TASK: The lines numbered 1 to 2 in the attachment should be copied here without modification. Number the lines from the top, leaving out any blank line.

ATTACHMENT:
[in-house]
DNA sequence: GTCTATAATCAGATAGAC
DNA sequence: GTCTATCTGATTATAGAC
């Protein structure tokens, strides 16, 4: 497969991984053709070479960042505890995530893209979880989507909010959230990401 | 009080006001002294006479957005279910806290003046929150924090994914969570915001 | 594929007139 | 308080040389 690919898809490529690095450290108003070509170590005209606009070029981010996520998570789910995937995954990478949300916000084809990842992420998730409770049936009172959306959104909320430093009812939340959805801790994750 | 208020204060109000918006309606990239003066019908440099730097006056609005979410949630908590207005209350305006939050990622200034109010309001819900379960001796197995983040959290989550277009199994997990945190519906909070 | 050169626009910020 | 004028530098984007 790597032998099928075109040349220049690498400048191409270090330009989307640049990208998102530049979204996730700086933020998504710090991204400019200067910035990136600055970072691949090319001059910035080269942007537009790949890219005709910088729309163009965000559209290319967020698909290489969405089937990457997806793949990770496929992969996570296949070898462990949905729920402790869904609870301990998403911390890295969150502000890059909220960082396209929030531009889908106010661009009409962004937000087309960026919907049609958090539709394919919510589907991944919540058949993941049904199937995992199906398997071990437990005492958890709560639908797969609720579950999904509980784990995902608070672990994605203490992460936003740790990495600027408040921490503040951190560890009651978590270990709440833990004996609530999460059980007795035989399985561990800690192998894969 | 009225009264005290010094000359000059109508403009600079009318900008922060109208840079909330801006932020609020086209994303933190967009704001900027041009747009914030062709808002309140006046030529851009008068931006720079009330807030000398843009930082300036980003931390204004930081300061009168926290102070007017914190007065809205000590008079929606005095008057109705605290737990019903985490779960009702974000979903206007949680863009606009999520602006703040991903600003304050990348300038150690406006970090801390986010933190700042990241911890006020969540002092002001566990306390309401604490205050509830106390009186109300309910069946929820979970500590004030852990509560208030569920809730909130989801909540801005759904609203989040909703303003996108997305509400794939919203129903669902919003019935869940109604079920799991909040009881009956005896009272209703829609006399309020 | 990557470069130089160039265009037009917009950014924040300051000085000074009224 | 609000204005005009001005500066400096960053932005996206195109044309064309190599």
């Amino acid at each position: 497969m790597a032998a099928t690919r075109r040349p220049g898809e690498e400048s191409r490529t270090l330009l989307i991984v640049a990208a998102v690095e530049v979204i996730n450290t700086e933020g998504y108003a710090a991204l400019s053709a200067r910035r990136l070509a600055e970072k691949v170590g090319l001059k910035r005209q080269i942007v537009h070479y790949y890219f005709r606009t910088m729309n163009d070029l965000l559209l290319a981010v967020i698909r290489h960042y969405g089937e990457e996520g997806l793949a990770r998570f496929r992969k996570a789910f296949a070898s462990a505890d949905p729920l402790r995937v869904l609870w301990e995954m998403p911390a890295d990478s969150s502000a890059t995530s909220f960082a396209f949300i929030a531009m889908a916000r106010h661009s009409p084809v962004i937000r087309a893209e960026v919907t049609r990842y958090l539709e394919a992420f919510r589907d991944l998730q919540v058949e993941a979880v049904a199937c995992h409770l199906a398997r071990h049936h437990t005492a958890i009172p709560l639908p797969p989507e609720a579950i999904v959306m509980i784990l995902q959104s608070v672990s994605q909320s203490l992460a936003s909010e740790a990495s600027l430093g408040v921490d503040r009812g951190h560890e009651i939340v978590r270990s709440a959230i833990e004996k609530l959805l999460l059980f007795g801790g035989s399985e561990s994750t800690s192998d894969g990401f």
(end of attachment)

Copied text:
[in-house]
DNA sequence: GTCTATAATCAGATAGAC